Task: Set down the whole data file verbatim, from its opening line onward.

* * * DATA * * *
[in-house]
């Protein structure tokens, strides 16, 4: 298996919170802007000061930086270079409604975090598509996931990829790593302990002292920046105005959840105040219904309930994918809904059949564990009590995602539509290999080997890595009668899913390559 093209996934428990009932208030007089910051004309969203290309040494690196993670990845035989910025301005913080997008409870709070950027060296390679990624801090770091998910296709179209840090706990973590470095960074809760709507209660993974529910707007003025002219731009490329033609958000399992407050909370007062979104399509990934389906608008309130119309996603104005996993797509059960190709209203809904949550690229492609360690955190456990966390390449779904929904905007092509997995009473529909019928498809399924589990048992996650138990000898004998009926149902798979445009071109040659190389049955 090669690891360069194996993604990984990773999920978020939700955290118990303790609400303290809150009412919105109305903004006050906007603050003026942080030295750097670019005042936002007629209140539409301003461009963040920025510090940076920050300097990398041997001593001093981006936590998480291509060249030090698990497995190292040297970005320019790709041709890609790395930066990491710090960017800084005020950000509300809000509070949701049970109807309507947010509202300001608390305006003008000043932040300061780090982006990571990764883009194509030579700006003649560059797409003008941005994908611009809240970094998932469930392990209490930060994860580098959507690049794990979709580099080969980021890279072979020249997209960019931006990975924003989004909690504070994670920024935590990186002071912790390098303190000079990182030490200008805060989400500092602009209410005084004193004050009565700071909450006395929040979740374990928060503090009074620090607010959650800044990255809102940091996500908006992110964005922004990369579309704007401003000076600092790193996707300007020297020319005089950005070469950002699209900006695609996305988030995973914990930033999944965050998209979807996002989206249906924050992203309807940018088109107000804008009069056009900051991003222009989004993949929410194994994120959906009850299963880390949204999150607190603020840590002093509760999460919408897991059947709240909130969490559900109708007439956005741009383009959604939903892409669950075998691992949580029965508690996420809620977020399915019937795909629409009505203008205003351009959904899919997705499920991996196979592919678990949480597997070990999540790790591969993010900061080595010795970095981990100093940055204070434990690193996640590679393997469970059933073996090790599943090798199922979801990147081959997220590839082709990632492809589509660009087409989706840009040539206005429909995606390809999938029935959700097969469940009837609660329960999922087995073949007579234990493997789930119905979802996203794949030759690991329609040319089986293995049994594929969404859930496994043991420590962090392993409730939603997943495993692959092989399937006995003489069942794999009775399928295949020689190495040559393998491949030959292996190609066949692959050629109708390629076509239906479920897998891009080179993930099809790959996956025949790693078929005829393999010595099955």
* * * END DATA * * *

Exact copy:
[in-house]
């Protein structure tokens, strides 16, 4: 298996919170802007000061930086270079409604975090598509996931990829790593302990002292920046105005959840105040219904309930994918809904059949564990009590995602539509290999080997890595009668899913390559 093209996934428990009932208030007089910051004309969203290309040494690196993670990845035989910025301005913080997008409870709070950027060296390679990624801090770091998910296709179209840090706990973590470095960074809760709507209660993974529910707007003025002219731009490329033609958000399992407050909370007062979104399509990934389906608008309130119309996603104005996993797509059960190709209203809904949550690229492609360690955190456990966390390449779904929904905007092509997995009473529909019928498809399924589990048992996650138990000898004998009926149902798979445009071109040659190389049955 090669690891360069194996993604990984990773999920978020939700955290118990303790609400303290809150009412919105109305903004006050906007603050003026942080030295750097670019005042936002007629209140539409301003461009963040920025510090940076920050300097990398041997001593001093981006936590998480291509060249030090698990497995190292040297970005320019790709041709890609790395930066990491710090960017800084005020950000509300809000509070949701049970109807309507947010509202300001608390305006003008000043932040300061780090982006990571990764883009194509030579700006003649560059797409003008941005994908611009809240970094998932469930392990209490930060994860580098959507690049794990979709580099080969980021890279072979020249997209960019931006990975924003989004909690504070994670920024935590990186002071912790390098303190000079990182030490200008805060989400500092602009209410005084004193004050009565700071909450006395929040979740374990928060503090009074620090607010959650800044990255809102940091996500908006992110964005922004990369579309704007401003000076600092790193996707300007020297020319005089950005070469950002699209900006695609996305988030995973914990930033999944965050998209979807996002989206249906924050992203309807940018088109107000804008009069056009900051991003222009989004993949929410194994994120959906009850299963880390949204999150607190603020840590002093509760999460919408897991059947709240909130969490559900109708007439956005741009383009959604939903892409669950075998691992949580029965508690996420809620977020399915019937795909629409009505203008205003351009959904899919997705499920991996196979592919678990949480597997070990999540790790591969993010900061080595010795970095981990100093940055204070434990690193996640590679393997469970059933073996090790599943090798199922979801990147081959997220590839082709990632492809589509660009087409989706840009040539206005429909995606390809999938029935959700097969469940009837609660329960999922087995073949007579234990493997789930119905979802996203794949030759690991329609040319089986293995049994594929969404859930496994043991420590962090392993409730939603997943495993692959092989399937006995003489069942794999009775399928295949020689190495040559393998491949030959292996190609066949692959050629109708390629076509239906479920897998891009080179993930099809790959996956025949790693078929005829393999010595099955």